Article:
Zakon o finančnem poslovanju, postopkih zaradi insolventnosti in prisilnem prenehanju (ZFPPIPP)
Financial Operations, Insolvency Proceedings and Compulsory Winding-up Act (ZFPPIPP)
The process of preventive restructuring can be applied to debtors – small, medium and large companies (i.e. to companies with more than 10 employees) which are deemed at risk of becoming insolvent within a one year timeframe. The intention of the preventive restructuring procedure is to enable the debtor who may become insolvent within a period of one year to carry out appropriate measures aimed at restructuring its financial liabilities and other part of its business necessary to eliminate the causes of eventual future insolvency. The procedure can only be started by the company on the basis of a restructuring plan, agreed on by at least 30% of the creditors (holding at least 30% aggregate value of financial claims listed in the debtor’s list of financial claims and certified by an auditor).
The restructuring plan has to include:
- restructuring measures, timetable and other conditions for restructuring the company’s financial liabilities and other parts of the business to avert insolvency,
- other mutual rights and obligations regarding the financial restructuring,
- debtor’s list of financial claims, certified by an auditor.
At least 30% of the creditors can demand the refusal of a restructuring plan. The court decides upon the commencement of a preventive restructuring proceeding within eight days. There is no appointed administrator in this process. During the preventive restructuring proceeding a standstill applies for the claims of creditors.
The procedure of preventive restructuring is not allowed:
- if it is filed before the expiration of two years from the date when the earlier preventive restructuring was concluded,
- if the debtor is a subject of a compulsory settlement proceeding,
- if it is filed before the expiration of two years from the date when the debtor fulfilled all obligations from the previous compulsory settlement, or
- if the debtor is a subject of a bankruptcy proceeding.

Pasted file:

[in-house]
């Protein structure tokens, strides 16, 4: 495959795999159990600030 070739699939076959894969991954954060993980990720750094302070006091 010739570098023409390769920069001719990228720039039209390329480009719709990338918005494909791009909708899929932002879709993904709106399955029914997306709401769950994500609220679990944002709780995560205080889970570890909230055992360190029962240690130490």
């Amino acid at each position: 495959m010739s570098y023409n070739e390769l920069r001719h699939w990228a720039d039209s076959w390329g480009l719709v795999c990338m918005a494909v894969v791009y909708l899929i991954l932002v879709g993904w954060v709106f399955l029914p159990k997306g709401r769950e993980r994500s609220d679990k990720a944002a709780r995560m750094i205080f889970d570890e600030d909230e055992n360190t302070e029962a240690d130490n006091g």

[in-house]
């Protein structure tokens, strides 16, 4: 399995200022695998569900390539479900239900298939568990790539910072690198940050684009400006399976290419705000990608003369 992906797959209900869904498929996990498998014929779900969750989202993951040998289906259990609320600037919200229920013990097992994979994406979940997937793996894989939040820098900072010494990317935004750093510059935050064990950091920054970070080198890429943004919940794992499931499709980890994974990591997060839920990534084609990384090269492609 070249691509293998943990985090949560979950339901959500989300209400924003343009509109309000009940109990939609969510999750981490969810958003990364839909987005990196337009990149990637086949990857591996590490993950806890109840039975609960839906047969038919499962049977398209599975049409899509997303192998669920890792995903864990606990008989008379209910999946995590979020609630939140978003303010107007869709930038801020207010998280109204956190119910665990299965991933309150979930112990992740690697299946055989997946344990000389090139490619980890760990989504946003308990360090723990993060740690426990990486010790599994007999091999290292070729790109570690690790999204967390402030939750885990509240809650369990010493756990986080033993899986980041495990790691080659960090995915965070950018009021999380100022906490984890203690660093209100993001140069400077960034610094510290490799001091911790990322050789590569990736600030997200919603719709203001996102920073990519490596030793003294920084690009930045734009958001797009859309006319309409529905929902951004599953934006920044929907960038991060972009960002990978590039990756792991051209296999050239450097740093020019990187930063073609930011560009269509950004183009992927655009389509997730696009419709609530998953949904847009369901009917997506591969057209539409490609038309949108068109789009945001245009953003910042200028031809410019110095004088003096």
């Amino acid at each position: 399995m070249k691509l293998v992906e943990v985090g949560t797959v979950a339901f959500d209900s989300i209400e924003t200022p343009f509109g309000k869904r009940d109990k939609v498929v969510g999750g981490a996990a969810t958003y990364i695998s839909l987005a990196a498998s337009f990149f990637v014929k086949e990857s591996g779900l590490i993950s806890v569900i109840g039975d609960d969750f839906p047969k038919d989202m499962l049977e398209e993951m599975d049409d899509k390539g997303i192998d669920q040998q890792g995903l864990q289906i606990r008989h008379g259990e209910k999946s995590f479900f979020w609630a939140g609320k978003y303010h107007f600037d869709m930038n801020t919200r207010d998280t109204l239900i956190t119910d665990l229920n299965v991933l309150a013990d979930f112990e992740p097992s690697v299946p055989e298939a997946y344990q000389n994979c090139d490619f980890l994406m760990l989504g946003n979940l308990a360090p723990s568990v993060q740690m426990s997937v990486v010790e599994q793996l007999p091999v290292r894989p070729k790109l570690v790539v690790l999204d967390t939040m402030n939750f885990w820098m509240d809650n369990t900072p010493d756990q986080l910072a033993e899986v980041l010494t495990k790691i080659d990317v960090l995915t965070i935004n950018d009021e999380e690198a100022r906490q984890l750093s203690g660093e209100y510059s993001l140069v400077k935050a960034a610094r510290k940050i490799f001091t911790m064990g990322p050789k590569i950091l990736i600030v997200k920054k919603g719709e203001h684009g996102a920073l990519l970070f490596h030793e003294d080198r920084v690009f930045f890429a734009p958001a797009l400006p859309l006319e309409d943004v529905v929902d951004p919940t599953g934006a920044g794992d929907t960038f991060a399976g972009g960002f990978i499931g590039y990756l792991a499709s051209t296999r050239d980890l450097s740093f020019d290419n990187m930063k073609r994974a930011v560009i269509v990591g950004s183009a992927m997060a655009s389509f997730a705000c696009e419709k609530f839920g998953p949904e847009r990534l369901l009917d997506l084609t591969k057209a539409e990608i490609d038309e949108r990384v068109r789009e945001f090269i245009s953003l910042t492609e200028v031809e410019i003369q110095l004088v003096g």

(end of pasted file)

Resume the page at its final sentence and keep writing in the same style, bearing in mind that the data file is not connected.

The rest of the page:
However, exceptions apply to cases 1 and 3 if 75% of creditors agree to join the preventive restructuring procedure.
The company has to present an 'master restructuring agreement' within three months (for small and medium-sized companies) or five months (for large companies) agreed on by at least 75% of all creditors unless the restructuring plan stipulates a higher quota. This period can be extended for two or three months respectively. Debtor and creditors may freely agree on whatever measures enacted in the agreement, but finally the agreement must be approved by a certified auditor. The court’s confirmation of the 'master restructuring agreement' simultaneously extends the validity of the agreement to the financial claims of those creditors who have not given their consent to the agreement. However, the mandatory effects of the court-confirmed agreement only extend to the restructuring measures.
Preventive restructuring proceeding is a relatively new measure, introduced in 2013 (ZFPPIPP-F, Official Gazette of the RS, No. 100/2013), but there are already several high-profile cases. Ulčar and Prinčič (2017) describe some master restructuring agreements reached between debtors and their creditors, for example; ACH, a Slovenian holding company in the tourism, mobile homes production and car dealership sectors, and TUŠ Holding, a food retailer. Both companies succeeded in obtaining the 'master restructuring agreement' by agreeing to sell non-core assets of their companies. ACH successfully disinvested and managed to pay its liabilities much before the deadline, while TUŠ agreed to significant disinvestment by 2021. However, two other prominent companies Sava, a major hotel business, and Thermana Laško, a wellness operator, were not able to convince a sufficient number of creditors and both ended up facing compulsory settlement procedures.
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Involved actors other than national government